Maybe Dance Teachers think they are costuming their students like the people they aspire to be…perhaps Misty Copeland or Beyonce.
So, I offer you Exhibit A:
Misty Copeland is not covered up in this photo or in the incredible commercial she filmed for the Under Armour campaign. But…
She’s Misty Copeland.
She’s a grown woman.
This is an ad for base garments, otherwise known as UNDERWEAR and is not apparel that is advertised as a dance costume.
Notice that both the photo and the video take place in a rehearsal space… not on stage in front of an audience.
And take Exhibit B:
[Beyonce]… isn’t wearing much in this photo. But:
She’s a grown woman.
She’s Beyonce [a celebrity that sells her image].
I’m guessing that even Mrs. Carter would Exhibit C objectionable:
I could go on and on about this picture and the dance these 6-years-olds performed, which nearly blew up the internet when the video went viral a few years ago.
But I’m just focusing on the costumes right now.
I’ve seen dozens of teenagers dancing in “costumes” like Exhibit D (which is featured in an online dancewear catalogue) at competitions and recitals:
See what I mean? She might as well be naked. But she’s a professional model, she is in a rehearsal space, there’s no one else in the photo and the catalogue calls this item “activewear,” perfect attire for dance class, yoga, pilates etc.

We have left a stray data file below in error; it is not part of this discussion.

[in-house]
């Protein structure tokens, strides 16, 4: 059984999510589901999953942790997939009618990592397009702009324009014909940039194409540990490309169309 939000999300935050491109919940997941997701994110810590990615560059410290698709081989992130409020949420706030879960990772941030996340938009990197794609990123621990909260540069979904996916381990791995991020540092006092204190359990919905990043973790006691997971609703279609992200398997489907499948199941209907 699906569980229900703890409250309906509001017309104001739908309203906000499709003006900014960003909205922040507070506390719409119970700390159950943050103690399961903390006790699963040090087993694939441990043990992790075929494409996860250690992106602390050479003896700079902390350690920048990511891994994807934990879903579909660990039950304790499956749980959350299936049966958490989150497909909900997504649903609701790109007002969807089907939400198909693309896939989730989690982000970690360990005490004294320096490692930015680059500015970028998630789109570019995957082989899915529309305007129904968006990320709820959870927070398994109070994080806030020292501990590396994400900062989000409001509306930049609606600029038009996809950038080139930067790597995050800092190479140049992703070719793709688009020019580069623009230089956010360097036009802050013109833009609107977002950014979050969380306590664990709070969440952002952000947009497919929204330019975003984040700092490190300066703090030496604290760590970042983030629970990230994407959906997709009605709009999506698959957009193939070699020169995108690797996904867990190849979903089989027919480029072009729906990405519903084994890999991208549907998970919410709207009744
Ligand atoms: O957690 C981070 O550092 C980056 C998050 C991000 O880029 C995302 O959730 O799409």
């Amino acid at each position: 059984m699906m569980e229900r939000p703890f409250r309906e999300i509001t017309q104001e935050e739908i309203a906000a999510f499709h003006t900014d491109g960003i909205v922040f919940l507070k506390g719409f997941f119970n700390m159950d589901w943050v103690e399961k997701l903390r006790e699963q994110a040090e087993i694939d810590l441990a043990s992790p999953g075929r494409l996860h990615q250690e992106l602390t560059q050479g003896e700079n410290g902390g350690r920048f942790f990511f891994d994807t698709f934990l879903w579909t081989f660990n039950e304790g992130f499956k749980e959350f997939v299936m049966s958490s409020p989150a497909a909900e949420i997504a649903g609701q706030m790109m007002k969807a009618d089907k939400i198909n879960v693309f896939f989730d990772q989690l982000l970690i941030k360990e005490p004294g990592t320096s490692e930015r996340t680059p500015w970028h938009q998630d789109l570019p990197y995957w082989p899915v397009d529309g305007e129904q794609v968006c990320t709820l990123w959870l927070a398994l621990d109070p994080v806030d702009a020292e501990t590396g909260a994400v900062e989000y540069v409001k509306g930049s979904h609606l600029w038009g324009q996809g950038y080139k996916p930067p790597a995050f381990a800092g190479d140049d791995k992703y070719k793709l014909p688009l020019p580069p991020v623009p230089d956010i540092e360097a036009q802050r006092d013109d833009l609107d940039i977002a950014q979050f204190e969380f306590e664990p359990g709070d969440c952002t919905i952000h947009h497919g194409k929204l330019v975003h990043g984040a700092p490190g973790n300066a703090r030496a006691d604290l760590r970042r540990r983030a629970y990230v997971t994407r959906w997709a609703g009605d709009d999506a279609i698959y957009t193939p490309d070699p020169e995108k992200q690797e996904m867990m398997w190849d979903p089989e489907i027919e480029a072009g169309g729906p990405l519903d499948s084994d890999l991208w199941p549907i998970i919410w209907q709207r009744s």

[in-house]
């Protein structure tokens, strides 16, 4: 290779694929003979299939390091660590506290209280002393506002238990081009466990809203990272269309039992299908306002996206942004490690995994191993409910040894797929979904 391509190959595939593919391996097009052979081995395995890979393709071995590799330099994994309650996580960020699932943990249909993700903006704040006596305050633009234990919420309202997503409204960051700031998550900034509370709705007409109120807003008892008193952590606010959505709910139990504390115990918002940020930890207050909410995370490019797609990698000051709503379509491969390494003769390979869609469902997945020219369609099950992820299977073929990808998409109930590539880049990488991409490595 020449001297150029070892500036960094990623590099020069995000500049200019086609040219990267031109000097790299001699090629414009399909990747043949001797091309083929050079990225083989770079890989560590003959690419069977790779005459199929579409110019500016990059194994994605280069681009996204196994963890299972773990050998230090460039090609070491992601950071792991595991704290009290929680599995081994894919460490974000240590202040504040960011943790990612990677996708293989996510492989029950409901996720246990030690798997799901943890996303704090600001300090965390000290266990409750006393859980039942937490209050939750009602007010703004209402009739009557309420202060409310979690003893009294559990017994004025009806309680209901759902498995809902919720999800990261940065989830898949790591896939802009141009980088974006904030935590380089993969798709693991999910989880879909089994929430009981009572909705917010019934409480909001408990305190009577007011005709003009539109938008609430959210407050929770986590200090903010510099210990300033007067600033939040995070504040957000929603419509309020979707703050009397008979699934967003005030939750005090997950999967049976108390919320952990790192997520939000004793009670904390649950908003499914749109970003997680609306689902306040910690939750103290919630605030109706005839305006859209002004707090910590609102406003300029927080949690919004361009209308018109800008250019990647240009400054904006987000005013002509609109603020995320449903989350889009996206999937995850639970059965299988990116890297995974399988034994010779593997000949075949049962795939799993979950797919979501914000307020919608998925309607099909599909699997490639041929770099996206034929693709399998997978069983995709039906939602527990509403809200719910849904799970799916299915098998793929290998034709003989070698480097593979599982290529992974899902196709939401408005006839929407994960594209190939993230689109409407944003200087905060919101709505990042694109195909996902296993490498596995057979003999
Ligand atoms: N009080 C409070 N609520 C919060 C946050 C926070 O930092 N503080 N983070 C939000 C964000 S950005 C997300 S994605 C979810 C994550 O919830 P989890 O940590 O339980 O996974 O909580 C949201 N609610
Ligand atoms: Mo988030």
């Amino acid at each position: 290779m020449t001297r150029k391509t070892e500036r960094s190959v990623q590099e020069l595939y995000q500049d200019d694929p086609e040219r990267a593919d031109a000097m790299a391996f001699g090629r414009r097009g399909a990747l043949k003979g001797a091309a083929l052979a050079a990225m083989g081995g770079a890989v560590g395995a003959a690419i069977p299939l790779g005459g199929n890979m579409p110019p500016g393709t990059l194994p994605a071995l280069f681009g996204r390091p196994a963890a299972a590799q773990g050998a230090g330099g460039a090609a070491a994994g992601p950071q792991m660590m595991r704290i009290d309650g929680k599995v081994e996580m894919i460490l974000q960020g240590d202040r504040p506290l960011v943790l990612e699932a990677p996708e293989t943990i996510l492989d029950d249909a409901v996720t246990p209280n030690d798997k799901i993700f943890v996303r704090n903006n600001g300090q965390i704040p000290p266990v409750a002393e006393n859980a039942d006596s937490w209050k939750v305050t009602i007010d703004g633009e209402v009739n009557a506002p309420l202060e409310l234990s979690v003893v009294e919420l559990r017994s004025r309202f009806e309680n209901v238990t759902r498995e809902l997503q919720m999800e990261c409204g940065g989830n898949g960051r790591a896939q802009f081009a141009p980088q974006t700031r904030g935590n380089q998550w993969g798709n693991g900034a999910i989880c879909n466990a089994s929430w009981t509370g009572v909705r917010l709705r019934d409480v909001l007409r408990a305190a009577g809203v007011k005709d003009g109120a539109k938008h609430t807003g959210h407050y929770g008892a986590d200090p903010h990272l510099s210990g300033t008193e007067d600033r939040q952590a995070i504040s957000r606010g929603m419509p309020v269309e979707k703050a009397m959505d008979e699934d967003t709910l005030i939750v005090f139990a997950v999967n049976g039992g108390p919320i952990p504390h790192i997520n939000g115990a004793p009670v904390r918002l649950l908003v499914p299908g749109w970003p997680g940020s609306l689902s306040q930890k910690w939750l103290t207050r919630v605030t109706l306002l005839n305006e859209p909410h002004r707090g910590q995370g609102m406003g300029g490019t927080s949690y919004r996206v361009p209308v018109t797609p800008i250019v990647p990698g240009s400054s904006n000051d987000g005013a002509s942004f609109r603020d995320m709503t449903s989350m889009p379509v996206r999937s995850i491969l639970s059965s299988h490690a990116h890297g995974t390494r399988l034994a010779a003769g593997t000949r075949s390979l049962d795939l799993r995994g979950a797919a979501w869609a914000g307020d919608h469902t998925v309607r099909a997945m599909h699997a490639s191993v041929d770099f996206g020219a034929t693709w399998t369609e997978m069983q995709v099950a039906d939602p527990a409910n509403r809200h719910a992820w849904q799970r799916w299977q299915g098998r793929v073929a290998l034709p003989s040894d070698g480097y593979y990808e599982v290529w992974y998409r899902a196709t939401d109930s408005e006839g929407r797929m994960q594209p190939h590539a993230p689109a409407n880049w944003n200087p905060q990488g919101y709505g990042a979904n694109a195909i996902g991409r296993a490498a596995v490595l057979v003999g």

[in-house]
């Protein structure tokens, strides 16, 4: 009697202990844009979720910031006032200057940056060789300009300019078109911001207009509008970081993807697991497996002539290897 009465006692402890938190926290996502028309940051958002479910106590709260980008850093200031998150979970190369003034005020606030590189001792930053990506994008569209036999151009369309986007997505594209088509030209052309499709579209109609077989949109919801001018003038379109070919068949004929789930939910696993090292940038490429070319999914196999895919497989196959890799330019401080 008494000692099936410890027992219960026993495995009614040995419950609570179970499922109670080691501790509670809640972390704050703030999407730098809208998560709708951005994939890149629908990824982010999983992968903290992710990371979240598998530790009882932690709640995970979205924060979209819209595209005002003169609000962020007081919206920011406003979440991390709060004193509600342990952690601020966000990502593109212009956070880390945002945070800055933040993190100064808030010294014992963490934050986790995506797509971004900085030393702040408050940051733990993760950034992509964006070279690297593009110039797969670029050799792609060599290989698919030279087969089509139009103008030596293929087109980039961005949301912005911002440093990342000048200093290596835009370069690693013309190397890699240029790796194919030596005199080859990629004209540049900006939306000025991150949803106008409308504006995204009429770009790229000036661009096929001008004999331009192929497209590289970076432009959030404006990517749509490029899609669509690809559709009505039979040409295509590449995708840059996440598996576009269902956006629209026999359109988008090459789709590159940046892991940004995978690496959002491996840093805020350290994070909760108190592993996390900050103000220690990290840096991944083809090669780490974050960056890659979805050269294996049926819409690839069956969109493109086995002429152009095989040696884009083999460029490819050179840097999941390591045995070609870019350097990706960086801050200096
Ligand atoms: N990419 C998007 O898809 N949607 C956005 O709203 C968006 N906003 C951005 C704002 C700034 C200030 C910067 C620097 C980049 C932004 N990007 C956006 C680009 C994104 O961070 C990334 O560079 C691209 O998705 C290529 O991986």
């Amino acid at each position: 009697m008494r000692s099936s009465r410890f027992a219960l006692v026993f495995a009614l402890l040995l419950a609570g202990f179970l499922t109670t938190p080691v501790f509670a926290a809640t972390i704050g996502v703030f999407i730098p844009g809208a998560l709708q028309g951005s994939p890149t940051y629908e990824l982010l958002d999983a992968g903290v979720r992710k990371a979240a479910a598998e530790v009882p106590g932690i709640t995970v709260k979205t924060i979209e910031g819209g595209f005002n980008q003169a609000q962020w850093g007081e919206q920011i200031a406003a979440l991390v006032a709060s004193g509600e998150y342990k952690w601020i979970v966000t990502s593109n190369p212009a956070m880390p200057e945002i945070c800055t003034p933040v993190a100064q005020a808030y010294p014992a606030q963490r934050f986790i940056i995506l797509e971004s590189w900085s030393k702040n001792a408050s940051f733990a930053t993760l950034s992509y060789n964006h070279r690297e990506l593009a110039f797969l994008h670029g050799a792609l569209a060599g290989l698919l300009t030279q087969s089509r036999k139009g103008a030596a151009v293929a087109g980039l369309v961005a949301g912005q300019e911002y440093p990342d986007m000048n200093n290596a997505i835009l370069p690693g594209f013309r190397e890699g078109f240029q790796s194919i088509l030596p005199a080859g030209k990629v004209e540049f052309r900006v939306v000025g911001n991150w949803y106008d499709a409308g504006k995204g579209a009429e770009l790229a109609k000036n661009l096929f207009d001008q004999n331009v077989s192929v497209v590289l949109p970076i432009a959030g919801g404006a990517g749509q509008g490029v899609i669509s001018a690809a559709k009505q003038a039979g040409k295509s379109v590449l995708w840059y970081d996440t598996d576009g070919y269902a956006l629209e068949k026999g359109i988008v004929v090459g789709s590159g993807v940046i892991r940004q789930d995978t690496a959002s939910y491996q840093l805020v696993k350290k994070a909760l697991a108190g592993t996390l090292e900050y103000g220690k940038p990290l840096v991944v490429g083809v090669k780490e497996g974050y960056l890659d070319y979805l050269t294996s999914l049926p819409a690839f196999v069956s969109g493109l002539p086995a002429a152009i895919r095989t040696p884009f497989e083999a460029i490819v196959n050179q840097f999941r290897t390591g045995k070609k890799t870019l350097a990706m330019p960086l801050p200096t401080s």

It is important for dancers to be able to see their bodies, to check their turn out and lines while taking class in front of unforgiving mirrors. Dance class is one thing but in front of an audience? I vote no.
This trend seemed to start when young dancers stopped wearing tights. But you can dance barefoot while wearing footless tights, you know. And at least tights would add a layer.
I sat next to a man at a competition recently and he told me that he couldn’t watch dancers dressed like this – said it made him extremely uncomfortable so he scrolled through Facebook during these numbers. His daughter is only 7…by the time she’s a teenager, they may just be wearing a thong and pasties.
I thought costumes were supposed to enhance a dance piece or advance the story of the dance.
But I saw recently saw a performance where about 25 teenage girls were wearing sequined bikinis while dancing on scaffolding. What story could a dance teacher be telling that requires girls to wear bikinis while dancing on scaffolding?
Maybe the dance teacher who chose to costume her students like this is actually preparing kids for careers as erotic dancers.
I have nothing against erotic dancers and quite enjoy a well-done strip show…when the performer is over 21, everyone in the audience is over 21 and I’m enjoying a nice cocktail. At a “family friendly” dance competition… not so much.
Now, I realize that there are categories of people who perform in public wearing in very little clothing – like track and field stars or gymnasts. They are wearing garments that are aerodynamic and help improve their speed or they are wearing leotards because anything else would get tangled up on the uneven bars.
Of course, dance teachers have to insure that the costume they select won’t trip up their dancers or impede their movement. But there’s a line of good taste and I hate to be the one to tell you but Dance Teachers, you have crossed that line.
So, Dance Teachers, please rethink your costuming choices. And Dance Parents, please voice your objections to costumes like these, if you have them.